It has been a while since I visited a new country but here I am in India for the first time. Most English people think we have an idea of this place. It is writ large in our history, cinema, television and literature. We've all read "The Jewel in the Crown", right (or at least watched the TV adaptation)? We all have Indian colleagues at work or Indian friends or neighbours. We all eat "Indian food" (though mostly adapted to our tastes, apparently).
This is not a trip for Speranza. I dropped her off for her annual service before heading to the airport yesterday. I will collect her when I return to England in ten days time, fettled and fitted with an Apple CarPlay system to bring her up to date. I wanted to work in a road trip though, so arranged to transfer from Delhi airport to Dehradun by car. This was a six hour trip that allowed me to see Indian life at ground level in cities, villages and countryside. I was strongly advised not to drive here and, after my experiences today, I understand why. I am a libertarian, but Indian drivers tend more to outright anarchism. They drive on the left, mostly. If a junction is coming up on the right, they sometimes decide to get into position a mile or two early, however. If a motorcyclist in a town sets off from the right side of the road, he may just stay there. When emerging from a junction, the Indian driver's trust in fate is impressive.
To be honest, I rather liked it. The further we traveled and the more I observed the local techniques, the more I wanted to have a go myself. It would have to be in a hire car though and preferably a four-wheel drive SUV – ideally of military specification. I would also like it to have a very loud horn, because that's a more important component here than the steering wheel. From my observations today, it seems that the person with the loudest horn has right of way. The driver we encountered with a Dukes of Hazzard "General Lee" type horn seemed to take even higher priority so, ideally, my hire car would have one of those.
The motorised road users were fun enough but when we left Delhi things got even more interesting. I am used to seeing cattle as I drive through the English countryside, but only out of side windows. Here you can see them from the others too. The composure of Indian drivers, who never seem to look angry or surprised no matter how fast or erratically you drive at them is only exceeded by the bovine pedestrians and their relatives pulling the bullock carts. My driver cut in on one so sharply that I thought we must spook him but Indian bullocks are made of stern stuff. I watched him in the mirror as we pulled away and he was completely unperturbed. We also encountered a goat herd and his flock. He was one of the few Indians not clutching a smartphone, though he may have had one about his person somewhere. Nothing about his dress or his demeanour contradicted the idea that he had time-travelled in from the Biblical era. In the next village another chap – in thoroughly modern dress and clutching a cellphone – was lounging in front of his home petting a goat which seemed to enjoy being stroked as much as any pet dog or cat. It was an oddly touching scene.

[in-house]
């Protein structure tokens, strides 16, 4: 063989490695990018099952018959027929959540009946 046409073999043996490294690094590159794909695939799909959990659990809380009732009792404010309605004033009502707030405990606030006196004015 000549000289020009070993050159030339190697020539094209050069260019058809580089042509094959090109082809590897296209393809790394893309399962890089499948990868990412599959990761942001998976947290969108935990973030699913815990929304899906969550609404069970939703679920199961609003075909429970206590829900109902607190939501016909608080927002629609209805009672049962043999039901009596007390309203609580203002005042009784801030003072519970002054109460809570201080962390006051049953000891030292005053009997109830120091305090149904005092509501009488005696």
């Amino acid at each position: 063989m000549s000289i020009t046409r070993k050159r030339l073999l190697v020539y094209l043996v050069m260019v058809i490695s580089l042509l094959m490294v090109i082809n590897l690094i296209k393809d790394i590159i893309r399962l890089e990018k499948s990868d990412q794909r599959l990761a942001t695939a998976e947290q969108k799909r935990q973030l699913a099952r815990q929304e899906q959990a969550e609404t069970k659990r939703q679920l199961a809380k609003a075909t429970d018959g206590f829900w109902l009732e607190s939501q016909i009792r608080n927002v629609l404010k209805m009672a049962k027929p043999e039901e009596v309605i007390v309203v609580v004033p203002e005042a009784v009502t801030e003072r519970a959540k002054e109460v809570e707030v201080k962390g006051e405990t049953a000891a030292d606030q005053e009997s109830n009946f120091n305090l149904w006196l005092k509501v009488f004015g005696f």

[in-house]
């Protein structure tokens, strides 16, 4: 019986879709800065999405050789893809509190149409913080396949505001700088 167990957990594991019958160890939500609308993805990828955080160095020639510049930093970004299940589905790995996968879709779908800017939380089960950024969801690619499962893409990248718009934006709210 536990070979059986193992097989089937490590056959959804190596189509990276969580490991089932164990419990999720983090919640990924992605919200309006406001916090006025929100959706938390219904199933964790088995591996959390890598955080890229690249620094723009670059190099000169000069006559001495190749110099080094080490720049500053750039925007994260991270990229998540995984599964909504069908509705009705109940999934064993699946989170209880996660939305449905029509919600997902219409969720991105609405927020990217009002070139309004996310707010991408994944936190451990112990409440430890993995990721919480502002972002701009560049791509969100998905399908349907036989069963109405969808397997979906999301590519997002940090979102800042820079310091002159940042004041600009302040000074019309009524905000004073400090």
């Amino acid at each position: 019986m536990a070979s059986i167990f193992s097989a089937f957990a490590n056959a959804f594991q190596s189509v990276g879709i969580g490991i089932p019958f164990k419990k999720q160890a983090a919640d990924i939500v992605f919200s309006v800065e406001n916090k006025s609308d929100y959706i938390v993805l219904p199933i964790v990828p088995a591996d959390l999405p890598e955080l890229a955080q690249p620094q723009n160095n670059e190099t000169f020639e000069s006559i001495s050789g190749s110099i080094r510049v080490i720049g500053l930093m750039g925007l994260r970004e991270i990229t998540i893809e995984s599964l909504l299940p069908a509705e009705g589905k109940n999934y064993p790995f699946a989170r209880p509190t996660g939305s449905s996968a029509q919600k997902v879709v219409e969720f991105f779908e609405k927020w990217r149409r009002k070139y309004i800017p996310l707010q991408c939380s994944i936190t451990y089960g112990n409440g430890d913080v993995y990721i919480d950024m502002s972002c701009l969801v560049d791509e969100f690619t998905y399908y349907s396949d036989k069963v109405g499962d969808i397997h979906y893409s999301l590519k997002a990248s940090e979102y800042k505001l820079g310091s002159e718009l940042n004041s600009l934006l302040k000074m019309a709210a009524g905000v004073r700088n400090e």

My favourite road users however were the serene and elegant Indian ladies riding pillion on motorcycles – sidesaddle. As the guy in charge of the machine (safety-helmeted as none of them were) dodged in and out of traffic, they sat upright and calm, one hand resting gently on the pillion. The voluminous fabric of their outfits swirled in the wind with such graceful abandon that the fate of Isadora Duncan seemed certain to be theirs. Yet they remained as poised and stable as the Spirit of Ecstasy on the front of a Rolls-Royce – even those with a child or three in hand.
The other thing that struck me on the journey was the high value Indians place on education. There were more advertisements for educational programmes than for consumer products and seats of learning (some more impressive than others) were dotted along the route. I am told that many of the students are being exploited by scoundrels whose diplomas are not worth the paper they're printed on, but I couldn't help liking Indians for their enthusiasm for learning, however naive.
As we passed over the hills on the final approach to Dehradun, the road become rougher and yet more dangerous. A new tunnel is being built and our route seemed to be across the construction site. This did not deter my valiant driver. He tackled the unfriendly surfaces with such vigour that he managed to get all four wheels of his clunker of a Chevrolet "mommy van" off the ground at one point. If he has been driving it this way from new, it is a credit to its makers that it only looks as scruffy as it does. It had over 160,000 kilometres "on the clock" and he seemed determined to destroy it before it reaches 170,000.
We had already encountered a couple of monkeys in the villages down below but on the hill roads, they were legion. I am no naturalist, but watching their mutual familial care at the roadside was fascinating.
I didn't see much of Dehradun before we reached my hotel. The picture below is the view from my room's window. I shall take a tour with camera in hand tomorrow. For now, I have just enjoyed the view from the rooftop bar of the foothills of the Himalayas and my first taste (in the hotel restaurant) of Indian food without the "sneer quotes". It tasted good, but less creamy or buttery than the version for English palates. On my current diet, that suits me just fine.